At 281 miles, Amtrak's Chicago to Detroit route compares favorably to the 304 mile Paris to Lyon route, France's first high-speed line. The Detroit line is more densely populated with 4.2 million residents vs. 2.6 million between Paris and Lyon.

The January 24 report by the USDOT Inspector General found that the Chicago to Detroit line has the potential to gain ridership because of increased security measures at airports. An FRA report released in September 1997 also concluded that the line could compete with air travel, in addition to serving ten intermediate communities.

Taking advantage of the opportunities on the line will require substantial new track capacity in Indiana, modest track upgrades in Michigan and Illinois and new, state of the art trains. Twenty-three states have joined to ask Congress to create a program, structured like the highway and aviation programs, to fund these and other railroad infrastructure improvements.

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Texans prepare rail corridors
Texas Gov. Rick Perry wants the Lone Star State to build a $175 billion, 4,000-mile network of toll roads and rail corridors next to current interstates, a major shift in statewide transportation policy.

The proposed Trans-Texas Corridor would roughly parallel major highways used for transporting influx of goods generated by the North American Free Trade Agreement, the Fort Worth Star-Telegram reported on January 29.

It would consist of six mostly toll lanes; high-speed passenger and freight rail; regional freight and commuter rail; and room underground for water, gas, electric, telecommunication and other utility lines.

Construction of such a network would refocus much of the state's transportation efforts toward travel between and around major cities. It could also be a unifying force between Perry and potential private users of the corridors, such as electric companies, pipeline companies, freight railroads, and toll authorities.

"We need a transportation system that meets the needs of tomorrow, not one that struggles to keep up with the needs of yesterday," Perry said. "This plan is as big as Texas and as ambitious as our people, and I think Texans deserve nothing less."

Building a parallel transportation system is also a departure from earlier statements by Perry and others associated with new financial tools, such as the Texas Mobility Fund. The fund had been touted as a way to help close the gap between ongoing highway construction needs and funding shortfalls. Officials said they are unsure how much money placed in the Texas Mobility Fund would be devoted to the Trans-Texas Corridor plan.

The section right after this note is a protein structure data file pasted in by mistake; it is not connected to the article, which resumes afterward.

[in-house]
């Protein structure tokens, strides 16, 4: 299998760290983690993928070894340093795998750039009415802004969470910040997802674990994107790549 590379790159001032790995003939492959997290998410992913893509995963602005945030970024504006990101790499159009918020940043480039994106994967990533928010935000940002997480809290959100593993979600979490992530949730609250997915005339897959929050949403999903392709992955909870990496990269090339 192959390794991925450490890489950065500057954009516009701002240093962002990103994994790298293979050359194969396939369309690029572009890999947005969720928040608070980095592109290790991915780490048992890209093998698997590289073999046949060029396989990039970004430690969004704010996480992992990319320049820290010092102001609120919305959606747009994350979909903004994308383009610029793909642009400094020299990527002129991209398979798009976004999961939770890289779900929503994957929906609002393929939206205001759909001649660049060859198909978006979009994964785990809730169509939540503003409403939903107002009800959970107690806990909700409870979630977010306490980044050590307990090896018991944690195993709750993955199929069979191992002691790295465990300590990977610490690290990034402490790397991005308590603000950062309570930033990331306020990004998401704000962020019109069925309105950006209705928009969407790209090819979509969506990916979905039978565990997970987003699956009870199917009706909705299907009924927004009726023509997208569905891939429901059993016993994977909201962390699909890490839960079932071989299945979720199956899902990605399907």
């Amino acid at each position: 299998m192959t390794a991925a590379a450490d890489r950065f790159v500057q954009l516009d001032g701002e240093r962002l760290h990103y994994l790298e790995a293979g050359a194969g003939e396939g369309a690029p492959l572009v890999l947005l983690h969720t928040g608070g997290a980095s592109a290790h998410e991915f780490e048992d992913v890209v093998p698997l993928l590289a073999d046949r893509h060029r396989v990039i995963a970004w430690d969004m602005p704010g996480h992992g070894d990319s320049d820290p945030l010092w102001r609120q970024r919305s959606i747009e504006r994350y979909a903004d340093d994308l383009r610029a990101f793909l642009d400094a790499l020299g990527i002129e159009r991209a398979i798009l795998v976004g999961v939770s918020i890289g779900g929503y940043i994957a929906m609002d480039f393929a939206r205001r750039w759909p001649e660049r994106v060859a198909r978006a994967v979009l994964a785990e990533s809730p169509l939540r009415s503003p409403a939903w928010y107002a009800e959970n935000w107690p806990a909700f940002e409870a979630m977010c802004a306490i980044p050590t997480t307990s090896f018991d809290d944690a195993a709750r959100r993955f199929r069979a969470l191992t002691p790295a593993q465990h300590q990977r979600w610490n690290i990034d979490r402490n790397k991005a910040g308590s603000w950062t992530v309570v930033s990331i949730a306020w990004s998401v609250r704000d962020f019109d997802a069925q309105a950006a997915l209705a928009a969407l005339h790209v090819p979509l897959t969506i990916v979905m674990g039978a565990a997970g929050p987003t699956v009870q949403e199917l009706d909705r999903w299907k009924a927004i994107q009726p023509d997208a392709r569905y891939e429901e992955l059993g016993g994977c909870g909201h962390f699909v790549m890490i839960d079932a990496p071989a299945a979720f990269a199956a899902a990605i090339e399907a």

Democrats who are vying to face Perry in the November election suggested that his plan misses the mark.

"I support Gov. Perry's efforts to improve transportation in Texas," said Democratic candidate Dan Morales, a former state attorney general. "However, any concept that calls for using broad swaths of new land should be of concern to all Texans. There are historic farms and ranches all across our state and any transportation plan should first respect the rights of property owners."

Glenn Smith, who heads the gubernatorial campaign of Laredo businessman Tony Sanchez, said, "His plan doesn't even address the potential $600 million shortfall in federal highway funds. We wish we had more faith that Mr. Perry fully understands his own $175 billion transportation proposal."

Regional transportation officials have been looking for some time at better NAFTA highways, including considering rail to as many routes as possible. At the same time, planners have been trying to devise a system of highways for transporting hazardous materials that avoided busy urban areas, but most of the discussion has focused on transporting freight, not people.

"I think it's a wakening of the state that they need to look out and pay as much attention to intercity travel as the metropolitan planning organizations have paid to urban centers," said Michael Morris, transportation director for the North Central Texas Council of Governments.

"Skeptics will say there's too much intercity in the proposal and not enough attention paid to the urban. The only way that will be answered is to see how this is all implemented."

Perry has asked the Texas Transportation Commission to develop an action plan by this summer.

Pictures suggest that the corridors may be as wide as 1,000 feet. State transportation officials acknowledged that the proposal does not include a method to ensure that a private operator will not simply walk away if the investment proves unprofitable.